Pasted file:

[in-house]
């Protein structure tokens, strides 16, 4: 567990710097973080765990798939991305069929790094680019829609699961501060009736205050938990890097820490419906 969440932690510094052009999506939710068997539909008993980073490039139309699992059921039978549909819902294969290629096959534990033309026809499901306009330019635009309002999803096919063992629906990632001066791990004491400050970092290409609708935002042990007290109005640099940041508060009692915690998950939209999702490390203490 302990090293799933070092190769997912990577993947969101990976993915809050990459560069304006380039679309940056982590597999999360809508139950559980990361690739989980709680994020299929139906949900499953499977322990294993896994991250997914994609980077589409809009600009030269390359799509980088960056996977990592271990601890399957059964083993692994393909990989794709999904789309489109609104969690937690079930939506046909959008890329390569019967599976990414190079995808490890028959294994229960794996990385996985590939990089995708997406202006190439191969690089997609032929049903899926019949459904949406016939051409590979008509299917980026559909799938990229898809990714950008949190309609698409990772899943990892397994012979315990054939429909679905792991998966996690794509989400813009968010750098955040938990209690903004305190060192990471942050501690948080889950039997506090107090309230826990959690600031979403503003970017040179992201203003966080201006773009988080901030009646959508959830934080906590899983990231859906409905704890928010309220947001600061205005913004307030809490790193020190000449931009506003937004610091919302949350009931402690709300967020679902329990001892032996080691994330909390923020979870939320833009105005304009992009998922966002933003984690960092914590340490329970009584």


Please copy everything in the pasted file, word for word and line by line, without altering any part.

[in-house]
């Protein structure tokens, strides 16, 4: 567990710097973080765990798939991305069929790094680019829609699961501060009736205050938990890097820490419906 969440932690510094052009999506939710068997539909008993980073490039139309699992059921039978549909819902294969290629096959534990033309026809499901306009330019635009309002999803096919063992629906990632001066791990004491400050970092290409609708935002042990007290109005640099940041508060009692915690998950939209999702490390203490 302990090293799933070092190769997912990577993947969101990976993915809050990459560069304006380039679309940056982590597999999360809508139950559980990361690739989980709680994020299929139906949900499953499977322990294993896994991250997914994609980077589409809009600009030269390359799509980088960056996977990592271990601890399957059964083993692994393909990989794709999904789309489109609104969690937690079930939506046909959008890329390569019967599976990414190079995808490890028959294994229960794996990385996985590939990089995708997406202006190439191969690089997609032929049903899926019949459904949406016939051409590979008509299917980026559909799938990229898809990714950008949190309609698409990772899943990892397994012979315990054939429909679905792991998966996690794509989400813009968010750098955040938990209690903004305190060192990471942050501690948080889950039997506090107090309230826990959690600031979403503003970017040179992201203003966080201006773009988080901030009646959508959830934080906590899983990231859906409905704890928010309220947001600061205005913004307030809490790193020190000449931009506003937004610091919302949350009931402690709300967020679902329990001892032996080691994330909390923020979870939320833009105005304009992009998922966002933003984690960092914590340490329970009584």